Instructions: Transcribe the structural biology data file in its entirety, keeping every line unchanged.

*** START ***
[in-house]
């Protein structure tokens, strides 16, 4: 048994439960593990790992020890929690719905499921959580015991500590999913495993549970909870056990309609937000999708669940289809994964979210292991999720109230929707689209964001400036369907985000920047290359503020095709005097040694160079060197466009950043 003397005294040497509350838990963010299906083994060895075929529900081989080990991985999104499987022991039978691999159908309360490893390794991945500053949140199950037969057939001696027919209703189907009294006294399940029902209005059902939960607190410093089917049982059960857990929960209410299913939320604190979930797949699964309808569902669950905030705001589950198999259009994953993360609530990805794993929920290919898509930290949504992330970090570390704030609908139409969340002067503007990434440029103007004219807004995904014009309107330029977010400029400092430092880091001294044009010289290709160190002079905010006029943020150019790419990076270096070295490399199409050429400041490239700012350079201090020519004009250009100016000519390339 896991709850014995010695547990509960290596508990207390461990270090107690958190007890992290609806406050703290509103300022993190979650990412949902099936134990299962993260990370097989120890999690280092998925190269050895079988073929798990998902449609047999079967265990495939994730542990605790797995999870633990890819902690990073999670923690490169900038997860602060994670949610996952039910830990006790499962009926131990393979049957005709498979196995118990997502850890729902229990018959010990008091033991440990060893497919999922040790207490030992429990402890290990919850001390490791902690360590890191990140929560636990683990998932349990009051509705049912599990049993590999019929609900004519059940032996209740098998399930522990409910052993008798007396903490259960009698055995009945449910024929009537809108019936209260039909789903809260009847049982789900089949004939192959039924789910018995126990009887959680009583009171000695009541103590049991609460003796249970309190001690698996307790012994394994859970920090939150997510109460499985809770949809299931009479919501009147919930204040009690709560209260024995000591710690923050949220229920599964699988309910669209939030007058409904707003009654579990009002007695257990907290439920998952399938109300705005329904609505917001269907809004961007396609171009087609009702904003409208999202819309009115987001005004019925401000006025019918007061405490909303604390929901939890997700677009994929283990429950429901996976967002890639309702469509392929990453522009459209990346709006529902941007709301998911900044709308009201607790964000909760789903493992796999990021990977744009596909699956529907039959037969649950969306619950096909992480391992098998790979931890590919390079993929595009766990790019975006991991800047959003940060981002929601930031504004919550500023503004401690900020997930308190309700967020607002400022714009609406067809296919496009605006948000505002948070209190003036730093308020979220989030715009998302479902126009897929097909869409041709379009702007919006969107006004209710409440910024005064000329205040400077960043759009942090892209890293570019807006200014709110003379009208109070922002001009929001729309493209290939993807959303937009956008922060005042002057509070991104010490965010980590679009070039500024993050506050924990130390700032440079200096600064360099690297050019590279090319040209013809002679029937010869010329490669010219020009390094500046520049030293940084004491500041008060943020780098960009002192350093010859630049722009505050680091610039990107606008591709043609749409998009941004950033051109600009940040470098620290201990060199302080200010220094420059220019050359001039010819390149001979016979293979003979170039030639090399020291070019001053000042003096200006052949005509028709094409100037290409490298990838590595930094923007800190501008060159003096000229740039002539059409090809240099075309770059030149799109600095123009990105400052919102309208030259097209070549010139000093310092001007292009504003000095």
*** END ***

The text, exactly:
[in-house]
């Protein structure tokens, strides 16, 4: 048994439960593990790992020890929690719905499921959580015991500590999913495993549970909870056990309609937000999708669940289809994964979210292991999720109230929707689209964001400036369907985000920047290359503020095709005097040694160079060197466009950043 003397005294040497509350838990963010299906083994060895075929529900081989080990991985999104499987022991039978691999159908309360490893390794991945500053949140199950037969057939001696027919209703189907009294006294399940029902209005059902939960607190410093089917049982059960857990929960209410299913939320604190979930797949699964309808569902669950905030705001589950198999259009994953993360609530990805794993929920290919898509930290949504992330970090570390704030609908139409969340002067503007990434440029103007004219807004995904014009309107330029977010400029400092430092880091001294044009010289290709160190002079905010006029943020150019790419990076270096070295490399199409050429400041490239700012350079201090020519004009250009100016000519390339 896991709850014995010695547990509960290596508990207390461990270090107690958190007890992290609806406050703290509103300022993190979650990412949902099936134990299962993260990370097989120890999690280092998925190269050895079988073929798990998902449609047999079967265990495939994730542990605790797995999870633990890819902690990073999670923690490169900038997860602060994670949610996952039910830990006790499962009926131990393979049957005709498979196995118990997502850890729902229990018959010990008091033991440990060893497919999922040790207490030992429990402890290990919850001390490791902690360590890191990140929560636990683990998932349990009051509705049912599990049993590999019929609900004519059940032996209740098998399930522990409910052993008798007396903490259960009698055995009945449910024929009537809108019936209260039909789903809260009847049982789900089949004939192959039924789910018995126990009887959680009583009171000695009541103590049991609460003796249970309190001690698996307790012994394994859970920090939150997510109460499985809770949809299931009479919501009147919930204040009690709560209260024995000591710690923050949220229920599964699988309910669209939030007058409904707003009654579990009002007695257990907290439920998952399938109300705005329904609505917001269907809004961007396609171009087609009702904003409208999202819309009115987001005004019925401000006025019918007061405490909303604390929901939890997700677009994929283990429950429901996976967002890639309702469509392929990453522009459209990346709006529902941007709301998911900044709308009201607790964000909760789903493992796999990021990977744009596909699956529907039959037969649950969306619950096909992480391992098998790979931890590919390079993929595009766990790019975006991991800047959003940060981002929601930031504004919550500023503004401690900020997930308190309700967020607002400022714009609406067809296919496009605006948000505002948070209190003036730093308020979220989030715009998302479902126009897929097909869409041709379009702007919006969107006004209710409440910024005064000329205040400077960043759009942090892209890293570019807006200014709110003379009208109070922002001009929001729309493209290939993807959303937009956008922060005042002057509070991104010490965010980590679009070039500024993050506050924990130390700032440079200096600064360099690297050019590279090319040209013809002679029937010869010329490669010219020009390094500046520049030293940084004491500041008060943020780098960009002192350093010859630049722009505050680091610039990107606008591709043609749409998009941004950033051109600009940040470098620290201990060199302080200010220094420059220019050359001039010819390149001979016979293979003979170039030639090399020291070019001053000042003096200006052949005509028709094409100037290409490298990838590595930094923007800190501008060159003096000229740039002539059409090809240099075309770059030149799109600095123009990105400052919102309208030259097209070549010139000093310092001007292009504003000095």